The total value of premiums written by Europes insurers reached 1.114 trillion last year despite the difficult economic environment, figures published by Insurance Europe today have revealed.
According to provisional data in the industry body's Annual report 2012-2013, both life and non-life premiums increased last year. The total for gross written premiums was 3.3% higher than the 1.079trn recorded in 2011.
The report noted that the European economic situation has a direct impact on insurers. Official figures show that the European Union's gross domestic product fell by 0.3% last year, largely due to a worsening in the eurozone crisis in the first half of the year.
Insurance Europe noted, however, that European capital markets recovered in the second half of the year after EU leaders decided in June to create a single supervisory mechanism as a first step towards a banking union. They also benefited from the European Central Bank's August announcement of plans to purchase in secondary sovereign bond markets, which removed doubts about the future of the euro.
Insurance Europe's director general, Michaela Koller, said: 'Even though the European insurance industry is currently operating in a difficult economic environment, with low interest rates affecting investment returns, particularly for life insurers, and austerity affecting consumers' purchasing choices, the 2012 performance remains solid.'
The group's data indicates that life premiums, which account for almost 60% of all premiums written, grew by just under 1% last year from 639bn to an estimated 656bn. This follows a drop of 6% the previous year.
The four largest markets continue to be the UK, France, Germany and Italy, which together account for around 70% of all life premiums written in Europe. UK growth drove the overall improvement, as premiums there grew by 10%. Insurance Europe largely attributed this to a rise in new single premium business, and in particular in individual pensions.
After Germany's total premiums fell by 3.9% in 2011, last year saw 0.6% growth. The report said this moderate growth was a result of 'regular business' increasing.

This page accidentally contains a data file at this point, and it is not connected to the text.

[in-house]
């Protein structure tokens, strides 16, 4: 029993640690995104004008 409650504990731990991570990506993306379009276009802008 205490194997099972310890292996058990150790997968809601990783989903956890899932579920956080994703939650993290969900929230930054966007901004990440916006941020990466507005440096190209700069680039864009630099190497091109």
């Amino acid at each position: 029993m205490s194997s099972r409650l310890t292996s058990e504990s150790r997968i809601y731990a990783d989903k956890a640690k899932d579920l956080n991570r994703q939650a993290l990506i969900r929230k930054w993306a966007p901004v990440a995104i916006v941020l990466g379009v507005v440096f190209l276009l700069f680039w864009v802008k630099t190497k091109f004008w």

However, both France and Italy saw life premiums fall for the second consecutive year. The decline - by 8% and 5% respectively was, however, an improvement from the 13% and 18% fall in the value of premiums written in 2011.
'In France, the key driver for the downward trend is still competition from other financial products. In Italy, the negative growth primarily reflects a decrease in traditional life insurance policies,' the report explained.
Insurance Europe's preliminary estimates for the non-life market show that total premiums written totalled 459bn last year, an increase of almost 3% on the 441bn recorded in 2011. All three of the largest non-life lines - in motor, health and property - reported an increase in business, with the strongest growth seen in property.
Motor insurance remains the largest business line in the non-life sector, accounting for 30% of the market. However, last year saw a slowdown in the growth of premiums, with the 2% increase coming after a 6% rise in premium values in 2011.
Health insurance, which represents 25% of the non-life market, also saw its premium growth continue to slow. According to the report's provisional estimates, 2012 saw a rise in premiums of 2.5%, to 116bn, significantly less than the 5.8% and 3.2% growth recorded in 2010 and 2011 respectively.